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Eating fewer calories and finding ways to increase your protein are the holy grail of nutrition for most people. 

On the surface these seem like conflicting goals, however increasing protein can actually help you eat less if you do it right. It comes down to 3 words: protein leverage hypothesis (PLH).  The PLH is pretty simple: research shows that the more protein you eat the fewer calories it takes to make you feel full if (1) the protein is from low fat sources and (2) the protein comes first.

Desperately seeking protein?
It seems like humans eat until we meet our protein needs.  So the sooner and more efficiently we hit our protein needs the sooner we stop eating.  When I say “efficiently” I mean low calorie protein sources, or fewer other calories per gram of protein.

For instance if you take 3 groups of people and randomly assign them to 10%, 15% and 25% calories from protein they eat differently.  In research the 10% group eats about 66 grams of protein per day, and also chooses to eat 260 calories more than either the 15 or 25% groups. All groups got access to identical looking and tasting foods, and all groups got to eat as much or as little as they wanted.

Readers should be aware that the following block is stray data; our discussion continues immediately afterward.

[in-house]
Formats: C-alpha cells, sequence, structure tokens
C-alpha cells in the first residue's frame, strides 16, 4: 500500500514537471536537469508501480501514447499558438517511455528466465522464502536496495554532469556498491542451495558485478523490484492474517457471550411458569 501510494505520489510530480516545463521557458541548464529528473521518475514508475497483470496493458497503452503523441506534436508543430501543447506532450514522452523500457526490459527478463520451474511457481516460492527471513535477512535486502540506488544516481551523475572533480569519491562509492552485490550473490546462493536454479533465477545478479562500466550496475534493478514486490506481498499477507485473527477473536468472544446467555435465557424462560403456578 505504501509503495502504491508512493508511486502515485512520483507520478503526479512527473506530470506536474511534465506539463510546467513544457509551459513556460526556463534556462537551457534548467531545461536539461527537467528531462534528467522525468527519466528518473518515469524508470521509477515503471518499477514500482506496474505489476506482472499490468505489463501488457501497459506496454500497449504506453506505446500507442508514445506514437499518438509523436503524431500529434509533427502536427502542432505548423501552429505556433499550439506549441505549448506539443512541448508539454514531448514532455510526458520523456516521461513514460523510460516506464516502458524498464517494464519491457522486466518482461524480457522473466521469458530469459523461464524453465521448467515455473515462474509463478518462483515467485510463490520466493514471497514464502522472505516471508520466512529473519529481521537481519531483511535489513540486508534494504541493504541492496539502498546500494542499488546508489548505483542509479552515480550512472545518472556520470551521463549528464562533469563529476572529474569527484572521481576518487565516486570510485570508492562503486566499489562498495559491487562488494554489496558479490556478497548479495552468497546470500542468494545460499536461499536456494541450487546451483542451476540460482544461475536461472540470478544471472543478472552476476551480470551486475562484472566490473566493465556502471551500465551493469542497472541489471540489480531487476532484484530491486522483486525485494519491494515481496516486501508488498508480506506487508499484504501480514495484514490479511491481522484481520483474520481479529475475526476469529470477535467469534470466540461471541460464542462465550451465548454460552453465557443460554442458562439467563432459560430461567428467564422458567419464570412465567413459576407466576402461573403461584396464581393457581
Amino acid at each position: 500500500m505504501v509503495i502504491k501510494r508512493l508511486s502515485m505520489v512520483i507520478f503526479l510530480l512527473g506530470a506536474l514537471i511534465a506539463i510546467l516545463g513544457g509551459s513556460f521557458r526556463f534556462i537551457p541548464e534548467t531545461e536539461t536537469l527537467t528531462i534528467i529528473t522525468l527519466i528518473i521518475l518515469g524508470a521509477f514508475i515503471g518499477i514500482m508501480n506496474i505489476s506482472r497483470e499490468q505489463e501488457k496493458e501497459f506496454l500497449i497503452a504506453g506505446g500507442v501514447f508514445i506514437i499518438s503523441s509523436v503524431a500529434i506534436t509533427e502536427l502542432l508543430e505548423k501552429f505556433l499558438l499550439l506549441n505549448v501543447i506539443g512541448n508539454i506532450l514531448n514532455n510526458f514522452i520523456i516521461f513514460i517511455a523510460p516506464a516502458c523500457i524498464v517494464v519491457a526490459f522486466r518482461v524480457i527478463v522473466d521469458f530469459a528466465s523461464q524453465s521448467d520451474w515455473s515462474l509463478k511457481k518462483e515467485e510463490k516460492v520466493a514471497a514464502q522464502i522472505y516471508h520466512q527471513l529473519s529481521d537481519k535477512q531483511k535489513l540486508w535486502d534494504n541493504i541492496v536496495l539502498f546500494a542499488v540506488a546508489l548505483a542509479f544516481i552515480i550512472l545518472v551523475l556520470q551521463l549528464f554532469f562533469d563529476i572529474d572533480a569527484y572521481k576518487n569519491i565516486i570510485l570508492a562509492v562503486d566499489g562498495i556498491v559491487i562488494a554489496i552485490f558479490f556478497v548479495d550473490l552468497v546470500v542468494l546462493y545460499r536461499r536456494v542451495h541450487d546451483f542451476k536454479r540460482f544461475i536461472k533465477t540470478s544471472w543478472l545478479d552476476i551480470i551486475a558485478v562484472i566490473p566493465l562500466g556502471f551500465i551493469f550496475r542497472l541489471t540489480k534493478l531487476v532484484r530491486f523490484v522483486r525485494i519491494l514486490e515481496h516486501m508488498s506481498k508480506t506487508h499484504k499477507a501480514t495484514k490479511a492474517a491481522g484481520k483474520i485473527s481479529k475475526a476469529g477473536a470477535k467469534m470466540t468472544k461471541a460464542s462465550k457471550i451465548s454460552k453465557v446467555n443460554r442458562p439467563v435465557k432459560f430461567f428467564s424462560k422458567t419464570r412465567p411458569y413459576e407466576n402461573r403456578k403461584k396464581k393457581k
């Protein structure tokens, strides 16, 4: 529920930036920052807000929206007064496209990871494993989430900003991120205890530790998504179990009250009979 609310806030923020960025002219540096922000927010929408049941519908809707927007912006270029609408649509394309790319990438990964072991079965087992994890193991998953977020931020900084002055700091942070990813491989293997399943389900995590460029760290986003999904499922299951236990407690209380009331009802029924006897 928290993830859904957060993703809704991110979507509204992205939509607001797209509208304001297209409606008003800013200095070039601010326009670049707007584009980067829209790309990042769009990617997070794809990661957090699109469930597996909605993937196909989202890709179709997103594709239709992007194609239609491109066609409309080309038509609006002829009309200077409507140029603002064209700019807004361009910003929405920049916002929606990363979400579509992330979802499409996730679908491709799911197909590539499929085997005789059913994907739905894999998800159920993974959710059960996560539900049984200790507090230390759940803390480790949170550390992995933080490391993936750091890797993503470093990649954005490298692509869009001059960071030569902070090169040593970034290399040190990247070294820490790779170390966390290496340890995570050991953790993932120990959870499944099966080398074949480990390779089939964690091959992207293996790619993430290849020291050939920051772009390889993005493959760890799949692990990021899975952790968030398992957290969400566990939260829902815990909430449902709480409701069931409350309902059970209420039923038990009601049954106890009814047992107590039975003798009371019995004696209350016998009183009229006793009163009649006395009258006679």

The extra 260 calories per day that the 10% group ate adds up: it’s 1,820 per week and 7,280 extra calories per month, which could easily translate into 1-2 pounds of fat gained.

Putting this into action: Protein first
We don’t live in research cafeterias, so we’re not going to recreate the study in our normal lives. However, we can apply the principle with Protein First.  Protein first is exactly what it sounds like – eat the lean protein first.  Since most women need about 90 grams of protein per day, this means getting in 30 grams first.  The biggest objection we hear to eating this much protein first is “I won’t want to eat anything else afterwards.”  This objection is the point.

Don’t forget lean
Nuts, steak, Impossible brand “meat” are all too high in fat to help you get enough protein without going overboard on calories.  These article will help you:
·     Why nuts are a poor source of protein.
·     Which veggie burgers are fat, and which are good sources of protein.
·     Why steak is not a good source of protein.
·     20 ways to get 20 grams of protein.

Bottom line
Even though it can be a pain, eat the protein first.  If there is no lean protein (like at most holiday feasts or celebrations) have a protein shake (just water and powder) first. 

Having the very low calorie protein before your holiday meal will free you from the bad math of trying to get enough protein out of super high calorie “protein” options like prime rib (73% fat), or buffalo chicken dip (55% fat).  You can still enjoy these foods, but the pre-game protein should help you feel satisfied with a little less.

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